Almost three hours about reluctant President Lyndon Baines Johnson breezes by in Robert Schenkkan's play starring a sure-to-be-Tony-nominated Bryan Cranston (TV's "Breaking Bad") in a riveting Broadway debut.

Bill Rauch directs the drama, set just after the assassination of John F. Kennedy and through Johnson's re-election bid. The seats of congress surround the stage (Christopher Acebo, design) and projections behind them (Shawn Sagady, design) change the location of the action. LBJ doesn't want to be president, but he proves himself worthy of the Oval office as he steps up to take on the nation's civil rights battle.

"What's the point of being president if you can't so what's right?" he asks.

He enlists Hubert Humphrey (Robert Petkoff) to help him negotiate with Martin Luther King (Brandon R. Dirden), solicits the support of Washington Post Publisher Katherine Graham (Betsy Aidem, who also plays Lady Bird) and does political battle with a host of contemporary political characters played in multiple roles by a large ensemble cast.

"If you get in my way, I'll crush you," the no-longer second fiddle politician says.

The ensemble includes Eric Lenox Abrams, J. Bernard Calloway, Rob Campbell, Brandon J. Dirden, James Eckhouse, Peter Jay Fernandez, Christopher Gurr, William Jackson Harper, Michael McKean, John McMartin, Christopher Liam Moore, Robert Petkoff, Ethan Phillips, Richard Poe ,Roslyn Ruff, Susannah Schulman, Bill Timoney and Steve Vinovich.

Standing out as the one person LBJ can't manipulate -- and for a solid performance -- is Michael McKean as FBI Director J. Edgar Hoover. Also standing out from the crowd, because of his uncanny resemblance to the real governor, is Rob Campbell as George Wallace. Dirden sounds like King and Aidem, with some hair and wig design by Paul Huntley and costuming by Deborah M. Dryden, looks like the first lady.

It's heavy on the male perspective (as 1960s politics was -- and well, the same could be said of 2014 politics, I suppose). Aidem gives Lady Bird dignity, but we don't fully understand why she's OK with his infidelity. King's wife, Coretta (Ruff), also gets to look wounded over her husband's betrayal, but the women stay behind a facade just like real political wives were expected to do in 1964 -- or 2014.

The 2014 audience, following recent stories of Christian bakery owners told by courts they have to make a wedding cake for a gay couple, react to references in the play about state's being left to decide who gets served at cafe counters. Also getting a laugh is the assurance that the FBI has been integrated because two black agents are allowed to drive the director.

A derogatory remark about women, however, got no reaction from the audience. A joke about men referring to unattractive women with no personalities as "nice" got a roar, however. Some things haven't changed.....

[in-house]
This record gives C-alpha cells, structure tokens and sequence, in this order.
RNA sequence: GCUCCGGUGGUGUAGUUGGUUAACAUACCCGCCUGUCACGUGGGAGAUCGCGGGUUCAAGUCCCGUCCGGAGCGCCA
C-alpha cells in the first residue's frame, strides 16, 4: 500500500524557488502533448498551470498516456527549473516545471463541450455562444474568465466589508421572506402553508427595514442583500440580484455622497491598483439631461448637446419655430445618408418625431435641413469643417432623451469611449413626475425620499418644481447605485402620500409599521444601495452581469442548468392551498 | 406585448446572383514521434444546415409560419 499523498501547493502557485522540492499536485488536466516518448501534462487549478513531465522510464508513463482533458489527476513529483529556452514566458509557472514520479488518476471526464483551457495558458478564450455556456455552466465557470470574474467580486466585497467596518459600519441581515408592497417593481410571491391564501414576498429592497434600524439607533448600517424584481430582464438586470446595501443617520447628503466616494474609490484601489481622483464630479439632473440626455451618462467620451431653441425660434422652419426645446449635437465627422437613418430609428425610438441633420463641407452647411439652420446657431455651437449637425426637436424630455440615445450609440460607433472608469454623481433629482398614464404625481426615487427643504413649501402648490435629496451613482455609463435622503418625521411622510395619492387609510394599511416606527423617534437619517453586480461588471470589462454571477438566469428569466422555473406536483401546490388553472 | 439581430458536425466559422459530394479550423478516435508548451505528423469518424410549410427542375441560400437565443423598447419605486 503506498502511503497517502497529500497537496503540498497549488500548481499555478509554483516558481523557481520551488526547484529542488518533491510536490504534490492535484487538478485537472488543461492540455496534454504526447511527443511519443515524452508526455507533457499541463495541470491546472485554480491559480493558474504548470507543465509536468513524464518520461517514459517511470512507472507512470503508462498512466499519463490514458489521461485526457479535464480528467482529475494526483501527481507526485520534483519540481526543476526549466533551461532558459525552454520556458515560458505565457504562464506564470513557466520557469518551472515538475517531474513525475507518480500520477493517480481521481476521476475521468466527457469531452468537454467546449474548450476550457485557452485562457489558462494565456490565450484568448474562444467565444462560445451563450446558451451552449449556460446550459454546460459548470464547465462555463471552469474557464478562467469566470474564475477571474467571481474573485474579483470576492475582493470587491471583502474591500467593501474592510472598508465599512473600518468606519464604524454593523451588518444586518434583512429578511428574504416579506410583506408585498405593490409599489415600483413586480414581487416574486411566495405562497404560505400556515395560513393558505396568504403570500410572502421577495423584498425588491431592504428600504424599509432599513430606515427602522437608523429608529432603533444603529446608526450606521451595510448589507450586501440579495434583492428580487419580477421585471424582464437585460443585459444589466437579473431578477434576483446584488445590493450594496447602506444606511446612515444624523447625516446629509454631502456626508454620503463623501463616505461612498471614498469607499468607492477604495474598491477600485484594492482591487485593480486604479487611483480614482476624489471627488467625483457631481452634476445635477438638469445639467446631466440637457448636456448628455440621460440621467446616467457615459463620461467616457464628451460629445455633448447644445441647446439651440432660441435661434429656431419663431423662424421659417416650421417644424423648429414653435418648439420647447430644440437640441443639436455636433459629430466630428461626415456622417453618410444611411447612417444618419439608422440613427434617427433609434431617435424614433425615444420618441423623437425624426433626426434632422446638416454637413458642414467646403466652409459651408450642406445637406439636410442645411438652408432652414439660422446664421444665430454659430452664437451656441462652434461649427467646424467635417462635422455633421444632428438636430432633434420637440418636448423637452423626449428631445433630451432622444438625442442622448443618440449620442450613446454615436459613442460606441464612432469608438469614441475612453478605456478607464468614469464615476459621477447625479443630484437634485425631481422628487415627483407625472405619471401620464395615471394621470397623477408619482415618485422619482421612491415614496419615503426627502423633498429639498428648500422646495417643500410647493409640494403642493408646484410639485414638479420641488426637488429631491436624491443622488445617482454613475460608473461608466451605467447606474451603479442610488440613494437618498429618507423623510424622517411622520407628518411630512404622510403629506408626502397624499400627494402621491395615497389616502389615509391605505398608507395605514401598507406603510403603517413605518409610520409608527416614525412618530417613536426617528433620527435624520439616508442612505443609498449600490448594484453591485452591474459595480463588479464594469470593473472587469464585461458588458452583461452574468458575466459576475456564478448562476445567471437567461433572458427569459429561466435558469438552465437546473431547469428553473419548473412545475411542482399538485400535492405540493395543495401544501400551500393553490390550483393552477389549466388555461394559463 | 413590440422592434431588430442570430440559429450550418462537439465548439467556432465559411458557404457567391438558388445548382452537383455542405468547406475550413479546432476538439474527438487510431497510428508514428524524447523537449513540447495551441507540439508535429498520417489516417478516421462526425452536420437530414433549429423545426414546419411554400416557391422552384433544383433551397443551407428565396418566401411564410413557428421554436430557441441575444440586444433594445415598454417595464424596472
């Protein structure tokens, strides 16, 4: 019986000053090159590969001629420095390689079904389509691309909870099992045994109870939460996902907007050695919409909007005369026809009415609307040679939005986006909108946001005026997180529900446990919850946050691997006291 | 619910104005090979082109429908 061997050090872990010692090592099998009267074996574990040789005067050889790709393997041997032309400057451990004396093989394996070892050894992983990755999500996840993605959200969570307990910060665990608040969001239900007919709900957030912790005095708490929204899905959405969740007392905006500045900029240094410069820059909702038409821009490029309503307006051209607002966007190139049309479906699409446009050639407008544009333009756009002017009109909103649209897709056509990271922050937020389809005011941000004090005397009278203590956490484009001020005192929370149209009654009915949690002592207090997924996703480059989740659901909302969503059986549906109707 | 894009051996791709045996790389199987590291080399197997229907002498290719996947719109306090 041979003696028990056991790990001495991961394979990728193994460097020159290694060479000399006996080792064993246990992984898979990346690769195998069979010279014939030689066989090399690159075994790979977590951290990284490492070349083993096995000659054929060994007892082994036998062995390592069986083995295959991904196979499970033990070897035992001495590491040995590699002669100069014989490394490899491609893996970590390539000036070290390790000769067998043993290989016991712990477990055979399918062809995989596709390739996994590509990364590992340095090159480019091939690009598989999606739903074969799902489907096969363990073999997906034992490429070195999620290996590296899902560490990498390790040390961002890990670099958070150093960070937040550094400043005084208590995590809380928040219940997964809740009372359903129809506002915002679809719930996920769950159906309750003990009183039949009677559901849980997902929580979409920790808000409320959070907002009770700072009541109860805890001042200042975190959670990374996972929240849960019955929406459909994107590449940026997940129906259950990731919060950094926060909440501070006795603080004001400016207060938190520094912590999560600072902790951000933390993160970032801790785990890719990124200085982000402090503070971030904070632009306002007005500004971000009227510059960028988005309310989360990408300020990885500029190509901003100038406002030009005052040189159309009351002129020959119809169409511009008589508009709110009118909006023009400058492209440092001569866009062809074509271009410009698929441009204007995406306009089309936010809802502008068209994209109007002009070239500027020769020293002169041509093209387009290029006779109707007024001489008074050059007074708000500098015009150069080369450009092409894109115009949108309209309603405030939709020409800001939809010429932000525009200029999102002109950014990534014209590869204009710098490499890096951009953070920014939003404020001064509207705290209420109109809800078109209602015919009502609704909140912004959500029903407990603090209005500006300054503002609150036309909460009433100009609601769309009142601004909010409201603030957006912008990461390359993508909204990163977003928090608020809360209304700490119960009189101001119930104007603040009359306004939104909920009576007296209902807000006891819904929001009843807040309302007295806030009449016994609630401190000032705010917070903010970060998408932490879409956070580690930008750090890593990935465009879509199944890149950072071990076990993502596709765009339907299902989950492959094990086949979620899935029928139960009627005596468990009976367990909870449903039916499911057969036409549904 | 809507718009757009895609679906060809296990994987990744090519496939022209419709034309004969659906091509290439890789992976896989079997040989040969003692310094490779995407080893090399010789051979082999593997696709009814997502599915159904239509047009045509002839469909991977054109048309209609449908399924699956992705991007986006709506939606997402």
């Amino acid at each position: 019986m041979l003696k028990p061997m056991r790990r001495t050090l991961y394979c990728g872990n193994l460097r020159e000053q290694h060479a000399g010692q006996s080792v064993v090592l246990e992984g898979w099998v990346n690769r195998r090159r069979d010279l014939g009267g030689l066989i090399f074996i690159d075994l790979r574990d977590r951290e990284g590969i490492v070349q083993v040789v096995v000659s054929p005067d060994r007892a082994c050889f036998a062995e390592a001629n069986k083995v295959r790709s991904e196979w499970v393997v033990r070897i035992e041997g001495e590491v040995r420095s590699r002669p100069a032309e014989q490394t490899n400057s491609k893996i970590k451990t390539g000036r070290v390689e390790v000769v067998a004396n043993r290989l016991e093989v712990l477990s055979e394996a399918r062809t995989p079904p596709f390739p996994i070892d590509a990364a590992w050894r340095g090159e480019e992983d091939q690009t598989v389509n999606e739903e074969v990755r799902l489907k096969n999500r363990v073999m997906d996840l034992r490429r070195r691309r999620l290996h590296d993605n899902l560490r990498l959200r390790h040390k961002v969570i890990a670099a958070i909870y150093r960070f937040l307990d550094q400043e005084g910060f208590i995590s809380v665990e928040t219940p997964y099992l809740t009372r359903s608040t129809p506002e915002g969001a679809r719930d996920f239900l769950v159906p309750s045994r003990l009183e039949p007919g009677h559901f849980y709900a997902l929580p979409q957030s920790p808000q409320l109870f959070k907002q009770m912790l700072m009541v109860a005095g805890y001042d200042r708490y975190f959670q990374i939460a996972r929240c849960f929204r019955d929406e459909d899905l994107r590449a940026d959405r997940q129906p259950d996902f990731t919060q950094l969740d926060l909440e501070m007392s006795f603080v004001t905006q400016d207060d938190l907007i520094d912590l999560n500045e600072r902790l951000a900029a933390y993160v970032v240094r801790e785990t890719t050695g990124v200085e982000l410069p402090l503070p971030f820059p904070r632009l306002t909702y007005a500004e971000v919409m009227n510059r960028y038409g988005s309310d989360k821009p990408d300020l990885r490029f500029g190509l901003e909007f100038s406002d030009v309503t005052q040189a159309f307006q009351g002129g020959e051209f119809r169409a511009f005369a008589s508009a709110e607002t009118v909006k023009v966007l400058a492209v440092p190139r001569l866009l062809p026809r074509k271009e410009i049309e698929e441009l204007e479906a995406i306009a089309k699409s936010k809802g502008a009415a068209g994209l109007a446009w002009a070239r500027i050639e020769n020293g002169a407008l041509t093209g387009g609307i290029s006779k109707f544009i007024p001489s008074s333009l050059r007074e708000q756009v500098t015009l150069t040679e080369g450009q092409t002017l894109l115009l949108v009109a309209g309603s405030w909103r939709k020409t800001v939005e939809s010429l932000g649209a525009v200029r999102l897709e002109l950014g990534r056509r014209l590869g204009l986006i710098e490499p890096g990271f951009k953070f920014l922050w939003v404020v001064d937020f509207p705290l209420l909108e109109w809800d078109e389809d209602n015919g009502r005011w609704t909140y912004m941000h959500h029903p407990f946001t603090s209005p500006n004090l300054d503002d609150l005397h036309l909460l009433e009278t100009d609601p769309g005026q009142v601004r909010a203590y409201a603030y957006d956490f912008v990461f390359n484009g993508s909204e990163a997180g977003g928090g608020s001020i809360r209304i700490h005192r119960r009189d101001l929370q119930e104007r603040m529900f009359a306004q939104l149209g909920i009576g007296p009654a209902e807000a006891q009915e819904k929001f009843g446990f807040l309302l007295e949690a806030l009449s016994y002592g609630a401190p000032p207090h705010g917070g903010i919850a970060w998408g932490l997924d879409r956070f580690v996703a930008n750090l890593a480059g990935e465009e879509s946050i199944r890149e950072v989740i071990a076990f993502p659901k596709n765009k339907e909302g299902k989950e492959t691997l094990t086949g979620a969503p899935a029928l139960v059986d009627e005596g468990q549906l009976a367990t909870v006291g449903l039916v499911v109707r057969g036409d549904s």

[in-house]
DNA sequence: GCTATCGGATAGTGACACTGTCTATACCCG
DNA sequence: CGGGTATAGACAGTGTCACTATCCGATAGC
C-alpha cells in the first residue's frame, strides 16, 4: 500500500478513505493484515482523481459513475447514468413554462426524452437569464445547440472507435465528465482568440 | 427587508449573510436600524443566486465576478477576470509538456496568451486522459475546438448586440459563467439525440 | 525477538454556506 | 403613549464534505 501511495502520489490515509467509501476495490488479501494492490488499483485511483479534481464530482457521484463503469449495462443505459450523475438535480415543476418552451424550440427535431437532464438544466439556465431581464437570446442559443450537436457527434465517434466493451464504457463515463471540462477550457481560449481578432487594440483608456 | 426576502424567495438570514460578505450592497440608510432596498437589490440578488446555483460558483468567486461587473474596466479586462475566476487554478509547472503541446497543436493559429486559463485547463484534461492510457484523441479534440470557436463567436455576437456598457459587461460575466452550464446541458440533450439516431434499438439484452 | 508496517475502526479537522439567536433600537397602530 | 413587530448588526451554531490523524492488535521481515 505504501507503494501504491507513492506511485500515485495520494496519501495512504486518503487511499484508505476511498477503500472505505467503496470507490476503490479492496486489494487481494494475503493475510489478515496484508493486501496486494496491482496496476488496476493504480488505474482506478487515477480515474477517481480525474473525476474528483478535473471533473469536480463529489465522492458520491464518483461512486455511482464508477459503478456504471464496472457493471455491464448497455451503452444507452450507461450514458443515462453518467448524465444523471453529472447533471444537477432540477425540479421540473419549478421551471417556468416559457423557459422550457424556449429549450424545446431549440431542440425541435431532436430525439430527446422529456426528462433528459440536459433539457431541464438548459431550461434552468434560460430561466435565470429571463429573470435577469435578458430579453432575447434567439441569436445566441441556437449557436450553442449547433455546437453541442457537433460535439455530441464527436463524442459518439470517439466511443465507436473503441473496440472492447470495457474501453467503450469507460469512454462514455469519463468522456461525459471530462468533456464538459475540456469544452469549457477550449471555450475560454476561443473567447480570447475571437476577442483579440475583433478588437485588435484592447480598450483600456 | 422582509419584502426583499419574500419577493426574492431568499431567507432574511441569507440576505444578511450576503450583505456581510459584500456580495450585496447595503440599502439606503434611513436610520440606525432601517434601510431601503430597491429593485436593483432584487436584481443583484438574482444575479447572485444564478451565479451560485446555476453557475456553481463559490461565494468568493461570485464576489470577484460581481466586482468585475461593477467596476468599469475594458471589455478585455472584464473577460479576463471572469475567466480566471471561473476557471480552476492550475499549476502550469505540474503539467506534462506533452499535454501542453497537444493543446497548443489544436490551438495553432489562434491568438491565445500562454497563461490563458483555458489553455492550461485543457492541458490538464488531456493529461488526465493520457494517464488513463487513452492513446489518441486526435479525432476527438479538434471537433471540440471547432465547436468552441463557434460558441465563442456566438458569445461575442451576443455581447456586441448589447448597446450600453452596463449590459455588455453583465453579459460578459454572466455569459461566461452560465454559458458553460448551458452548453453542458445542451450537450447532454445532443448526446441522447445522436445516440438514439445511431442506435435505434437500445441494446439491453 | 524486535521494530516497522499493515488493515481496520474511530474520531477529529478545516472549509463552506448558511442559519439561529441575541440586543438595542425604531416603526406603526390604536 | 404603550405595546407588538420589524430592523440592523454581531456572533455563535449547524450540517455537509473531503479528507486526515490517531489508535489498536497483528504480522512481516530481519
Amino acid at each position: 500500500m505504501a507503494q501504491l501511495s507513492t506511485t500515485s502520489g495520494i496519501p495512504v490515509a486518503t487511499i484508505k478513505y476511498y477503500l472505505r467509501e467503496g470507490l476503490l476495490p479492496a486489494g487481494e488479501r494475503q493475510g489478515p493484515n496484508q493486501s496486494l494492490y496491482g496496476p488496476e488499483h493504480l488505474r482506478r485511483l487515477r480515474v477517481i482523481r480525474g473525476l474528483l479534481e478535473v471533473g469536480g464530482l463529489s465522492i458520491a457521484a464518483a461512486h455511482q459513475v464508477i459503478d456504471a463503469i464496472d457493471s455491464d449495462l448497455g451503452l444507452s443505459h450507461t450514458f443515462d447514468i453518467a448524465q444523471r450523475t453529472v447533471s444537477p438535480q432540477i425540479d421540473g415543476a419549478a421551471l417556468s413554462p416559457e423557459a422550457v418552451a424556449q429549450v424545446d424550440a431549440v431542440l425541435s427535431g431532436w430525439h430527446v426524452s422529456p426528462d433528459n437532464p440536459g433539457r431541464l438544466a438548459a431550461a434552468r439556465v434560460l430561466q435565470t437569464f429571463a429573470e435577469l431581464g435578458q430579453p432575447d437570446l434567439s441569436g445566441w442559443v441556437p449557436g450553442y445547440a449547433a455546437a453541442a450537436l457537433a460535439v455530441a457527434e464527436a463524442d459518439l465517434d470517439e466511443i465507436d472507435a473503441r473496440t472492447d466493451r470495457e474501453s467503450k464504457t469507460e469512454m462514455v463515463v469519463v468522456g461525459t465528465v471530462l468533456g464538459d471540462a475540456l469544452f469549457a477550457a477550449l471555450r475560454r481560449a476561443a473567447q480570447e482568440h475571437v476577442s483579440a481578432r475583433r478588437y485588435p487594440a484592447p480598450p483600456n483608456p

Rauch ads some nice touches that kept me from brooding too long, however. Some staging has separate conversations taking place at the same time on stage with seamless continuity as characters step in and out of them. Phone conversations begin on the phone, then somehow become one-on-one conversations. And in perhaps some of the best direction I've seen in a long time, LBJ and MLK start out as opposites, then gravitate toward each other until they are giving practically the same message.

All the Way is a chance to see history come to life and to witness a memorable performance by Cranston that could go down in the history books itself, if he get a Tony nod.

All the Way  plays at  the Neil Simon Theatre, 250 West 52nd St., NYC, until June 29.

Christians might also like to know:
-- Sexual dialogue
-- God's name taken in vain

Broadway Theater Review: The Bridges of Madison County

Tweaked Book Provides Bridge to Background of Characters
By Lauren Yarger
Marsha Norman's book for the stage musical of The Bridges of Madison County gives us a better understanding of the characters everyone knows from Robert James Waller's bestselling novel and the movie based on it starring miscast Meryl Streep and Clint Eastwood.

Add to the book a score and lyrics by Jason Robert Brown (Parade, The Last Five Years, 13, Songs for a New World), not to mention the likes of Kelli O'Hara, Stevhen Pasquale and Hunter Foster lending their considerable singing voices, and we have quite an impressive musical trying to find a place on a Broadway stage.

Helping it are is of the Great White Way's freshest directors, Bartlett Sher. It all plays out against a vast Iowa backdrop that echoes the emotions of the characters, thanks to excellent lighting design by Donald Holder. Brown's lyrics, given almost operatic spans, help tell the story and explore the thoughts of the characters as they sing.

O'Hara is Francesca, a war bride who never has quite fit into the simple farming life she has shared with husband, Bud (Foster) after the soldier brought her home as his wife after meeting her in Italy. They've raised two children, Carolyn (Caitlin Kinnunen) and Michael (Derek Klena), but for Francesca, there's always been something missing. She discovers what she has been longing for in Robert (Pasquale), a National Geographic photographer, who has come to shoot the famous bridges of Madison County for the magazine. They meet when Francesca's family is away at a neighboring state fair, and fall in love.